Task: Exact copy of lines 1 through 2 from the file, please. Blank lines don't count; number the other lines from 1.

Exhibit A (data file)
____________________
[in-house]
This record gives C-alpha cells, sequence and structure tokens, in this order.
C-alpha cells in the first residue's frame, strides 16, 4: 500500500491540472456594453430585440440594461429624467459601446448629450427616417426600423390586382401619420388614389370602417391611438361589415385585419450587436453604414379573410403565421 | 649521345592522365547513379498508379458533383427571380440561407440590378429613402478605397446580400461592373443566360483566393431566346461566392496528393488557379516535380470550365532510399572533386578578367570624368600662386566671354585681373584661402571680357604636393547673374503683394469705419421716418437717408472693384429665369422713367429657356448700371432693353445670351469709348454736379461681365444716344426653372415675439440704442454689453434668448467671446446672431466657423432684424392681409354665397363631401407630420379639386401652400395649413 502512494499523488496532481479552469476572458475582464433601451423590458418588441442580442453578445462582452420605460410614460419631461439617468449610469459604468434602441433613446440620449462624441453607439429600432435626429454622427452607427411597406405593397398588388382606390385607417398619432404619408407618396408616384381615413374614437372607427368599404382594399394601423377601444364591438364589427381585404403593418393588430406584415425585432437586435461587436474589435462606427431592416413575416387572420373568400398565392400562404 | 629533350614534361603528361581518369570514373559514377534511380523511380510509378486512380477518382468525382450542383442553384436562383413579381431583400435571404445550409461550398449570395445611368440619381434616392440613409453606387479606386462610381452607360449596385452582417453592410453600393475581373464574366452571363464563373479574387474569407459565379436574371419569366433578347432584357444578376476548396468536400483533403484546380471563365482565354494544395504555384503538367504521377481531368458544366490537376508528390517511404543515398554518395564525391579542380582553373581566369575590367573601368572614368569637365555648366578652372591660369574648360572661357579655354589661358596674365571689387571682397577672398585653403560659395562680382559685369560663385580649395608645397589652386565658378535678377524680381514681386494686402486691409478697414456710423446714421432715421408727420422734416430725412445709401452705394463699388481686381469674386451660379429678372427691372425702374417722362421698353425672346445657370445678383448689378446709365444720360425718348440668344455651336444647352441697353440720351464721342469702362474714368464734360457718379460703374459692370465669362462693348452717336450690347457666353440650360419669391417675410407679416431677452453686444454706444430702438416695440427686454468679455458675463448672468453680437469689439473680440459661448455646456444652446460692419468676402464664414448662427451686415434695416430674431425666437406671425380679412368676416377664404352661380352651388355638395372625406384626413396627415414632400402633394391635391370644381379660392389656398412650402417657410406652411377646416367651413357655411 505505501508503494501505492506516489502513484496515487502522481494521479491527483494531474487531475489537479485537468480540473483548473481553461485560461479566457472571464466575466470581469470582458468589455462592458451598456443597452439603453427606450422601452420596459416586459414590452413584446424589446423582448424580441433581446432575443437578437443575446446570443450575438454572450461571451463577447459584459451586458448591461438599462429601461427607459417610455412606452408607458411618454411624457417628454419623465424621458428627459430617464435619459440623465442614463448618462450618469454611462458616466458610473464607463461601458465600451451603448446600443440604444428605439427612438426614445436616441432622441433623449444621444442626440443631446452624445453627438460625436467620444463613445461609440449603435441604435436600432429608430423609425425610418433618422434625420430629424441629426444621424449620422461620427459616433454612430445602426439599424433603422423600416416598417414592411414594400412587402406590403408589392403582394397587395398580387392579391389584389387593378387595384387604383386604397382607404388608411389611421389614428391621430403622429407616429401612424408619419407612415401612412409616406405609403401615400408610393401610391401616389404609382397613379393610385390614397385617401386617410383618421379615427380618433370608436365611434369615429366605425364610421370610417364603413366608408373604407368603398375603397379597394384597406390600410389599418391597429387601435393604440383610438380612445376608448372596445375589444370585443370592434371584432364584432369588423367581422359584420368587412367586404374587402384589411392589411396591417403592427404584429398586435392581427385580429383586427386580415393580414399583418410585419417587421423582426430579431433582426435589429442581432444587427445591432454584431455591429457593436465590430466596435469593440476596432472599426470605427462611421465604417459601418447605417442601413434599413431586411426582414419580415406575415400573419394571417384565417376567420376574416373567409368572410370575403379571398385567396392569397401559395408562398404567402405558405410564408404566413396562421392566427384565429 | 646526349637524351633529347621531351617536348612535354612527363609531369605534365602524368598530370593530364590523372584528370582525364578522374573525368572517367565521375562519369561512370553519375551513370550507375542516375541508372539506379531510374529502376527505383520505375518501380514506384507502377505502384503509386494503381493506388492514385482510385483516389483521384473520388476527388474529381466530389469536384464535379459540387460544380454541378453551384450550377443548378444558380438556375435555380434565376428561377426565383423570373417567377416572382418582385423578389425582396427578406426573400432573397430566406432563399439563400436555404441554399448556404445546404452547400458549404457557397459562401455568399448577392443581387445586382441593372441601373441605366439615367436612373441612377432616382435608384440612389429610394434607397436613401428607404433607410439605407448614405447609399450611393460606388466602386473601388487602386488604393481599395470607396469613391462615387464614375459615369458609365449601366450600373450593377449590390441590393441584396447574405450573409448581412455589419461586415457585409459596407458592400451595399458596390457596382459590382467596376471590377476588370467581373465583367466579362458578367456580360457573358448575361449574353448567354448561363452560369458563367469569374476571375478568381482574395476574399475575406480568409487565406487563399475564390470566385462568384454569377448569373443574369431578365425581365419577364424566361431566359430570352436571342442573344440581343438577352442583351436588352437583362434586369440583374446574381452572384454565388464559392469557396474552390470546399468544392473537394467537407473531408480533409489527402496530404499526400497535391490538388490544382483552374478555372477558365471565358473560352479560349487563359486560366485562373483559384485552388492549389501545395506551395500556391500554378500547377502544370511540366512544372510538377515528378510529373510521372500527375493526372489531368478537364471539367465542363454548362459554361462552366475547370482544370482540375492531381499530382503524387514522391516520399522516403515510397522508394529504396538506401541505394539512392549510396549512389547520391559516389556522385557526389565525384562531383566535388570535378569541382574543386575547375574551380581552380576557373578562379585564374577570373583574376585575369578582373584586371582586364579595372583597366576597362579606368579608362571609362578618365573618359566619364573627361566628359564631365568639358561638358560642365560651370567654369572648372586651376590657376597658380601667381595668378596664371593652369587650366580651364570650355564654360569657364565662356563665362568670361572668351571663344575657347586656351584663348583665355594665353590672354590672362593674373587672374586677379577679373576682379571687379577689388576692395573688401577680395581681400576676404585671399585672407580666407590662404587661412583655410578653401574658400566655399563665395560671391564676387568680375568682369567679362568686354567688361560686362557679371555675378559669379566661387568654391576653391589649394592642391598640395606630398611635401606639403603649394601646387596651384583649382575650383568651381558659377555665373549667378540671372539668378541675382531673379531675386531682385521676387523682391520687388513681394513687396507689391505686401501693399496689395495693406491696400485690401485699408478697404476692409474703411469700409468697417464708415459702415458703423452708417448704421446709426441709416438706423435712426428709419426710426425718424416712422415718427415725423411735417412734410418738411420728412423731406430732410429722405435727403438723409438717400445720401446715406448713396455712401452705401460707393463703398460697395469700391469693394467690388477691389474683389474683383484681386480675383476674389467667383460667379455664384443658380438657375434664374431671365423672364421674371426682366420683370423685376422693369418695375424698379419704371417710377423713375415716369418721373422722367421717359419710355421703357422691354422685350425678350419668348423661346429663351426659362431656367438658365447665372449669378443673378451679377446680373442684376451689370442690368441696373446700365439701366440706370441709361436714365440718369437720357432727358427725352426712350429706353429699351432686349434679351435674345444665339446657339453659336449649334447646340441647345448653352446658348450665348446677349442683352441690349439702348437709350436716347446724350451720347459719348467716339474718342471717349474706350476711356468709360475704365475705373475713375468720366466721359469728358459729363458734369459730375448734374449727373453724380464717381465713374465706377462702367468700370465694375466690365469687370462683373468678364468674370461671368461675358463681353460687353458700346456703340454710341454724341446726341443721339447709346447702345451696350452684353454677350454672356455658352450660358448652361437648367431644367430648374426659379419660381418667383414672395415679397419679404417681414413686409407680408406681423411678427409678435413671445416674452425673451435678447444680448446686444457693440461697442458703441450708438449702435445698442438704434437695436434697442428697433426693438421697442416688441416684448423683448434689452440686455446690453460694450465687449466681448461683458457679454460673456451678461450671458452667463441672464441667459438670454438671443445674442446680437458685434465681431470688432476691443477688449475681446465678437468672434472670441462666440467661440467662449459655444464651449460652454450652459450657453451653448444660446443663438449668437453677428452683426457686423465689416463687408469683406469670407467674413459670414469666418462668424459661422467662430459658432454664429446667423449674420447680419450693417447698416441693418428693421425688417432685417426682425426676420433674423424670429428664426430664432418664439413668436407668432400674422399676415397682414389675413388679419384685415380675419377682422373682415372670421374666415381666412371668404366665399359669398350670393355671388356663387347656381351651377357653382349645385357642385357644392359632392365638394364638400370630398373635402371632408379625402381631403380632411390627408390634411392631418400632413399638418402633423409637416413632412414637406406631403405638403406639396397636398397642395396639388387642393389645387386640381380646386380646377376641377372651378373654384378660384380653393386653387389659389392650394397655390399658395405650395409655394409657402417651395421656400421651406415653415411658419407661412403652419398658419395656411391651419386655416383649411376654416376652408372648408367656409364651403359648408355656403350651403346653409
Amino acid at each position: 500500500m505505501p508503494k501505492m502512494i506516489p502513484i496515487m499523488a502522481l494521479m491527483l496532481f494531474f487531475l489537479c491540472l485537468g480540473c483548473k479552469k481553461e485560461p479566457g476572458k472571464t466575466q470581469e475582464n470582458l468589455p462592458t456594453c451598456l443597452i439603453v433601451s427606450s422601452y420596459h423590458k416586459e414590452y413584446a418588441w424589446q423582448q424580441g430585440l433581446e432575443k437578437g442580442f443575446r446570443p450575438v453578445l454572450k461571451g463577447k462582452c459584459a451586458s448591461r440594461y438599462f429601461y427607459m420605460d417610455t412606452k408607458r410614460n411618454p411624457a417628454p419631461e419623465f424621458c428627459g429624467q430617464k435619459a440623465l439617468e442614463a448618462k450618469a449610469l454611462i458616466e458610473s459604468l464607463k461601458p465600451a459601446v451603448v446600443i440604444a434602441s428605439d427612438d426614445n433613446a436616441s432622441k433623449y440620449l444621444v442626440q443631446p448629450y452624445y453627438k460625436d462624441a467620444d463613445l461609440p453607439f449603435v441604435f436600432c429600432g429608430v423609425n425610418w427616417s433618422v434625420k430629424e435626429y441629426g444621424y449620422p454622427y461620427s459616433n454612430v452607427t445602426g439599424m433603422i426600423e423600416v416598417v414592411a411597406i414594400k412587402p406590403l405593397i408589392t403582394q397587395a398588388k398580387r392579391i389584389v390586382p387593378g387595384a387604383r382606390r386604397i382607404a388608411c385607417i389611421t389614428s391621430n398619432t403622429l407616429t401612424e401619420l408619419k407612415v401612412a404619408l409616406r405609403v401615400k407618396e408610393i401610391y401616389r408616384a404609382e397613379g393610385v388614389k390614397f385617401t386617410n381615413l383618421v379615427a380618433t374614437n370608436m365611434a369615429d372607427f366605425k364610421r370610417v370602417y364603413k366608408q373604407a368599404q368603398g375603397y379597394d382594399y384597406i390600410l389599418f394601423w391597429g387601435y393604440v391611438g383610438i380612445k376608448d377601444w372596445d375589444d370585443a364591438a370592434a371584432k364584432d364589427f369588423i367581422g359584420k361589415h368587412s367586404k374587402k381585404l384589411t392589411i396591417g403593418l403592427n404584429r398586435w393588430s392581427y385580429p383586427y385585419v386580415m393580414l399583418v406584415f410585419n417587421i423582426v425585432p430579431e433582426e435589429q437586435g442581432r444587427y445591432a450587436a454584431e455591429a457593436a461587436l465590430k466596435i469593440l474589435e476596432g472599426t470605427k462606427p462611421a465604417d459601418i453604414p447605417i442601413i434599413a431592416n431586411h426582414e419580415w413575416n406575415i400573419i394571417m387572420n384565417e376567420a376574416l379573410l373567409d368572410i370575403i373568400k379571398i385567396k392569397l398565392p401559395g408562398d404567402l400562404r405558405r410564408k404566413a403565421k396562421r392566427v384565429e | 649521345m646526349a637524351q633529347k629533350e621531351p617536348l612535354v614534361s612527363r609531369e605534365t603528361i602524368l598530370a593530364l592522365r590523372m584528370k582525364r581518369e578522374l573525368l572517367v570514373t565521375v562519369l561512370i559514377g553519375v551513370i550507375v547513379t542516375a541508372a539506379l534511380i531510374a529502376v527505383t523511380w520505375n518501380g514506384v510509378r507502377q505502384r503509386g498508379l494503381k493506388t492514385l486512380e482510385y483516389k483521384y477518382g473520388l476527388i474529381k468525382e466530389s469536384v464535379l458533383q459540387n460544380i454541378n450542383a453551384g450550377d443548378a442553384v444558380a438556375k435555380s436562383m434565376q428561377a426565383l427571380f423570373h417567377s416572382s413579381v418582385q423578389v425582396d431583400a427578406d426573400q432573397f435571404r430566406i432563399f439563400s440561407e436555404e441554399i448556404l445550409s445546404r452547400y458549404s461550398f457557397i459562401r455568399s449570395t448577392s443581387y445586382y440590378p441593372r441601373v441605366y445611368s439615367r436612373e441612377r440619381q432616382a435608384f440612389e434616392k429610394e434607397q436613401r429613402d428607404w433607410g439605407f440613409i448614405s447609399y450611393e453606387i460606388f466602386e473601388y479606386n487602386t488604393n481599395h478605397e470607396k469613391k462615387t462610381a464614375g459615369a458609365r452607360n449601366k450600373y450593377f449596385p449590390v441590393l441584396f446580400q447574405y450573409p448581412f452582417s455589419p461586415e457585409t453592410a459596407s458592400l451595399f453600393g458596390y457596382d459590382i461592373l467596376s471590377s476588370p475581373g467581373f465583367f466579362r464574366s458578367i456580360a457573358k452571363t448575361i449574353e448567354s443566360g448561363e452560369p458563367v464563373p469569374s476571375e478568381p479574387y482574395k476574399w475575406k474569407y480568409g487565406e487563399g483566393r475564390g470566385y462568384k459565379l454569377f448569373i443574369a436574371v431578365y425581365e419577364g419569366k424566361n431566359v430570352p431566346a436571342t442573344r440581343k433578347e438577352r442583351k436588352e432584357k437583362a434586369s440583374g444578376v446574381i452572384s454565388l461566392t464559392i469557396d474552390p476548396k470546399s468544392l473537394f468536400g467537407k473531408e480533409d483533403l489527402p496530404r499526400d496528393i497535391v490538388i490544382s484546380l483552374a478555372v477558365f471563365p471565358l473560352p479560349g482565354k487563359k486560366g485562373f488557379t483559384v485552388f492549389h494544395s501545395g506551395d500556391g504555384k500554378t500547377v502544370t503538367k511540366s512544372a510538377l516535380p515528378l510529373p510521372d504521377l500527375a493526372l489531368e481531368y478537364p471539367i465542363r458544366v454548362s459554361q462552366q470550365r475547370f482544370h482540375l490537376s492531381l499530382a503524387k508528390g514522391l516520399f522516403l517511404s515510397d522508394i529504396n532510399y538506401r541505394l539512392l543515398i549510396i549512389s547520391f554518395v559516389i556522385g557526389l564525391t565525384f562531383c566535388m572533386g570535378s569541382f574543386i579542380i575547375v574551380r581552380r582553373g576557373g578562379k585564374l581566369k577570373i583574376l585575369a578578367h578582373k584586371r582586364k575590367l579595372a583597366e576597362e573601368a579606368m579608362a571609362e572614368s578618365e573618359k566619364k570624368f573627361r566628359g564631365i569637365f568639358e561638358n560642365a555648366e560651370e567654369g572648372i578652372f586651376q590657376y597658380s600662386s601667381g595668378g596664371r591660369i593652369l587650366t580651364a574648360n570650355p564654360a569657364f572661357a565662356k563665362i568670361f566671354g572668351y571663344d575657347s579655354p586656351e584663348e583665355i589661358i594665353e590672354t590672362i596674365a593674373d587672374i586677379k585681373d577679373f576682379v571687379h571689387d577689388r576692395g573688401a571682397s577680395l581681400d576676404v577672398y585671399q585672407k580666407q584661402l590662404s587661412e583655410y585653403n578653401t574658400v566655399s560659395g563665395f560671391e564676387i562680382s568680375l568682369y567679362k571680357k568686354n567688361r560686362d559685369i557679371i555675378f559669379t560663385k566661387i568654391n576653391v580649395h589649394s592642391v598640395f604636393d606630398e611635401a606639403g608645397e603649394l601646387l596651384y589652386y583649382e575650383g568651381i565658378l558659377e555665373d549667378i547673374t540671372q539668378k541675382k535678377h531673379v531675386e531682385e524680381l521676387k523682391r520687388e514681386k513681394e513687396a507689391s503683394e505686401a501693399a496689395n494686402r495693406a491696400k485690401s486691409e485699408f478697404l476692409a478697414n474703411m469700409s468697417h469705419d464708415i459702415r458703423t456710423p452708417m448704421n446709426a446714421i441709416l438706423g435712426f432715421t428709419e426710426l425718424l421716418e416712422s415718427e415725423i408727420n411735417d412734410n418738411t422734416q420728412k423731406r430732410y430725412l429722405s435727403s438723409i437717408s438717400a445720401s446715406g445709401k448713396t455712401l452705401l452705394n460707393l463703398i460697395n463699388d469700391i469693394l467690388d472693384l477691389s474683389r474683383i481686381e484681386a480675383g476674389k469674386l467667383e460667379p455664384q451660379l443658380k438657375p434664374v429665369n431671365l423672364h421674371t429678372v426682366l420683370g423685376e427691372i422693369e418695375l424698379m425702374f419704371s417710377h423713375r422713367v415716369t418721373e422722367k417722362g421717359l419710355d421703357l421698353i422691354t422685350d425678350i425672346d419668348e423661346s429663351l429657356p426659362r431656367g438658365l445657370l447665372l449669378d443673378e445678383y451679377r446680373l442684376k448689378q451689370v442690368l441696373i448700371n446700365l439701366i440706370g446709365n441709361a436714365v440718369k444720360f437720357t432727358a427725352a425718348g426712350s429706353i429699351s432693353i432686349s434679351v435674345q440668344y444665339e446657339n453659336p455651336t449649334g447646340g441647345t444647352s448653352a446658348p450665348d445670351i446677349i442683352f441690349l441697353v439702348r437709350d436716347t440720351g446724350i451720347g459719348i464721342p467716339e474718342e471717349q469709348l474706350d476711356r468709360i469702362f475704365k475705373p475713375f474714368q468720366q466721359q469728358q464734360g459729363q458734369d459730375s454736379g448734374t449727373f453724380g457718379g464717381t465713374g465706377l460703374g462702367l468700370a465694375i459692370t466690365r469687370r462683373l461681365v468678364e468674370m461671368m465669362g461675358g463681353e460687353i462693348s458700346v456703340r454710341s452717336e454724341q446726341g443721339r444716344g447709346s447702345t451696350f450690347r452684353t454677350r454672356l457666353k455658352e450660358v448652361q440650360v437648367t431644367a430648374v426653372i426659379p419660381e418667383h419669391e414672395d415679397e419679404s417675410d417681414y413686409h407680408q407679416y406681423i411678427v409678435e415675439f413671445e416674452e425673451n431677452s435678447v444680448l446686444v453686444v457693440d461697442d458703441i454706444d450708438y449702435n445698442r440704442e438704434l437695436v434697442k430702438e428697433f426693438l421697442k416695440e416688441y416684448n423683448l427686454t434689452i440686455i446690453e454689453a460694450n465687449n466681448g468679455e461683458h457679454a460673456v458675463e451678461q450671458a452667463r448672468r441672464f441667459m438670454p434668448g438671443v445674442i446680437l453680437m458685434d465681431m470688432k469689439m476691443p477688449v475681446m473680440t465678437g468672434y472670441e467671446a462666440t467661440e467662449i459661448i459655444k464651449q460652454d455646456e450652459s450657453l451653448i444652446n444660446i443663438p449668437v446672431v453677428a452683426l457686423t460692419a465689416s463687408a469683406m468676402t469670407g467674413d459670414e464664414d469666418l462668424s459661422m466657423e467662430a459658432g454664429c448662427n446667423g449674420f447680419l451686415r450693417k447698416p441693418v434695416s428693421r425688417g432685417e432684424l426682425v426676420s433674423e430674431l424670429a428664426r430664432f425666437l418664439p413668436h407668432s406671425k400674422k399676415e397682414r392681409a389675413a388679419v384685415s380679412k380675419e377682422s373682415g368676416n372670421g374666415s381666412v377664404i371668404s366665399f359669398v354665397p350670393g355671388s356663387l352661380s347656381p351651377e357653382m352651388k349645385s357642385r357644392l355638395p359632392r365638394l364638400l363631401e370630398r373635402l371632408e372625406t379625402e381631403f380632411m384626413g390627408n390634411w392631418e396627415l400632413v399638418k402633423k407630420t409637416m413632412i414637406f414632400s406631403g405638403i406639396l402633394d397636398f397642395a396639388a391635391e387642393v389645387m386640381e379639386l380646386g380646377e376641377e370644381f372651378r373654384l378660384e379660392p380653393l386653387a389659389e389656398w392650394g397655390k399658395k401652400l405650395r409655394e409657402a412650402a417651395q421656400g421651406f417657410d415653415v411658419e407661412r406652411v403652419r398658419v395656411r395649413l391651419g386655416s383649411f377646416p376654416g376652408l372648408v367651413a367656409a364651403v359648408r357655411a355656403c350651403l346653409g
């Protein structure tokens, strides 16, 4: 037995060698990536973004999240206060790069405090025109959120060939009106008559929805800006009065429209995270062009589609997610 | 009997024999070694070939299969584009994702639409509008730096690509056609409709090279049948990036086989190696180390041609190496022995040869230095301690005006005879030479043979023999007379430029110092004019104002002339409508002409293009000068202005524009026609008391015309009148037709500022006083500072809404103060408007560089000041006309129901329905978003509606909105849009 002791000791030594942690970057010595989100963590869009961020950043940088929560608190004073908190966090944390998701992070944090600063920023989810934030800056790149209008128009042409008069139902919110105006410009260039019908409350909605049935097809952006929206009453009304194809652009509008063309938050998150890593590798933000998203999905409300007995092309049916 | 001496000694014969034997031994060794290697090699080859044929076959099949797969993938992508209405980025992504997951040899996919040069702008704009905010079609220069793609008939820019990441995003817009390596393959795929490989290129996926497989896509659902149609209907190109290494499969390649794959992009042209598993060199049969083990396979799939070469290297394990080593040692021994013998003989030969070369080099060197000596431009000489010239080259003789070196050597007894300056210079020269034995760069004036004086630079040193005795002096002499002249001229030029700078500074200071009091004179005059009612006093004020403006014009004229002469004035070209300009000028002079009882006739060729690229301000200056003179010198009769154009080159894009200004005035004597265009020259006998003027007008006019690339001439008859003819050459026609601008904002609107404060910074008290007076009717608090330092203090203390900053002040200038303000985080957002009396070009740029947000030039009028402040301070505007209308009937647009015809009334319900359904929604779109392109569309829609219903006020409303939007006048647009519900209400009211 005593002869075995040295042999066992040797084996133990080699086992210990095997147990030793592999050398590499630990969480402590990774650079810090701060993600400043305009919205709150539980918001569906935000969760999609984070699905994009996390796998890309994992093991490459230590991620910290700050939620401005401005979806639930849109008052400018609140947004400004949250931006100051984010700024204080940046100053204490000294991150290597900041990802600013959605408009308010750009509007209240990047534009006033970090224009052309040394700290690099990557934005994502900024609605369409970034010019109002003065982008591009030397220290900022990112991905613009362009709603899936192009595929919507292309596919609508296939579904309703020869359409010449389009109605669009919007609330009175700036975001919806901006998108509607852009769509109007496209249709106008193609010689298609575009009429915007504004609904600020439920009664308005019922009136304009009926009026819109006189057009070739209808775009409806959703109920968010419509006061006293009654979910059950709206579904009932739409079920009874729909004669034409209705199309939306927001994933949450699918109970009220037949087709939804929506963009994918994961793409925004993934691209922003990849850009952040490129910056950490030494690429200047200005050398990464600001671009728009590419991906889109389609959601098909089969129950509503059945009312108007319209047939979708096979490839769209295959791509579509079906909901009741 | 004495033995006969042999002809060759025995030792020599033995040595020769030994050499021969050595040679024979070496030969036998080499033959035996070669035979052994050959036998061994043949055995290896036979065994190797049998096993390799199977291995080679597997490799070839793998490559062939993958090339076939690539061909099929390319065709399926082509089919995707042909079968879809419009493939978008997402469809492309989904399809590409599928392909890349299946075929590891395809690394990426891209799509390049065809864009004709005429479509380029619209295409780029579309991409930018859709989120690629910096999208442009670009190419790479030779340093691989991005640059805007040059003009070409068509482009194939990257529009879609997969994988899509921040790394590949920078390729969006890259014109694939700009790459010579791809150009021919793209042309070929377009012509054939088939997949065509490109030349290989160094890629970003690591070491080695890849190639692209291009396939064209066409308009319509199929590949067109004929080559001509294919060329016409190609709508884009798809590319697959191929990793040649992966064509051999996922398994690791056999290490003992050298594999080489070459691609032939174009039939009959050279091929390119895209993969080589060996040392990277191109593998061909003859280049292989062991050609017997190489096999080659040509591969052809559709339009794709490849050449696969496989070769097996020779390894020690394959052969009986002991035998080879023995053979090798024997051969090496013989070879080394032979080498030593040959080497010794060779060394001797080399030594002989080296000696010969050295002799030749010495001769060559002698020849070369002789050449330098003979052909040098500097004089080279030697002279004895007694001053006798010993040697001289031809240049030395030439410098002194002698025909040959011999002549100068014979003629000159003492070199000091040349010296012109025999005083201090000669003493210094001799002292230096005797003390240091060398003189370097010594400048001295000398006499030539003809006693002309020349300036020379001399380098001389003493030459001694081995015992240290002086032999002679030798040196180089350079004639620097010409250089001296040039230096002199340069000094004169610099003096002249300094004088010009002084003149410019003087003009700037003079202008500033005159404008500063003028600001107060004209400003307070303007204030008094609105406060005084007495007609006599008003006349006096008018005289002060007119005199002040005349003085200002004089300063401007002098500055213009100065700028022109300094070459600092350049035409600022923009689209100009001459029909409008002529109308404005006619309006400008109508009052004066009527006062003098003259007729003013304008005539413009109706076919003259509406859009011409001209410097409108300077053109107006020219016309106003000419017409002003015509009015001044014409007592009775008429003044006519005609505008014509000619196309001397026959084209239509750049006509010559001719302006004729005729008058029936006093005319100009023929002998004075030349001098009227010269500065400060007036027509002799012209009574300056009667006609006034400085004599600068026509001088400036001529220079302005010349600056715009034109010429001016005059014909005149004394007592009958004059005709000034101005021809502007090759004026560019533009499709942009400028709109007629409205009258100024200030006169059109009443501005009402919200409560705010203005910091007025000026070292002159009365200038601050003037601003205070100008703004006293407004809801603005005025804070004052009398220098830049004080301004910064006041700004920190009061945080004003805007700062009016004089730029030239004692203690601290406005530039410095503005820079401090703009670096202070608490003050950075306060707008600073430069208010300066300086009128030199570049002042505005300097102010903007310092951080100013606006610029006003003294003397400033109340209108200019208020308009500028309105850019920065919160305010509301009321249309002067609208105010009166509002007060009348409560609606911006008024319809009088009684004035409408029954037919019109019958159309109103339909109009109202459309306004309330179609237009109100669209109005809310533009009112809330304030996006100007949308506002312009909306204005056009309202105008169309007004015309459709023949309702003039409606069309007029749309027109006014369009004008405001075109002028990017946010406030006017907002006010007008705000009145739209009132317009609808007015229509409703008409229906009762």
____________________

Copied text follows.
[in-house]
This record gives C-alpha cells, sequence and structure tokens, in this order.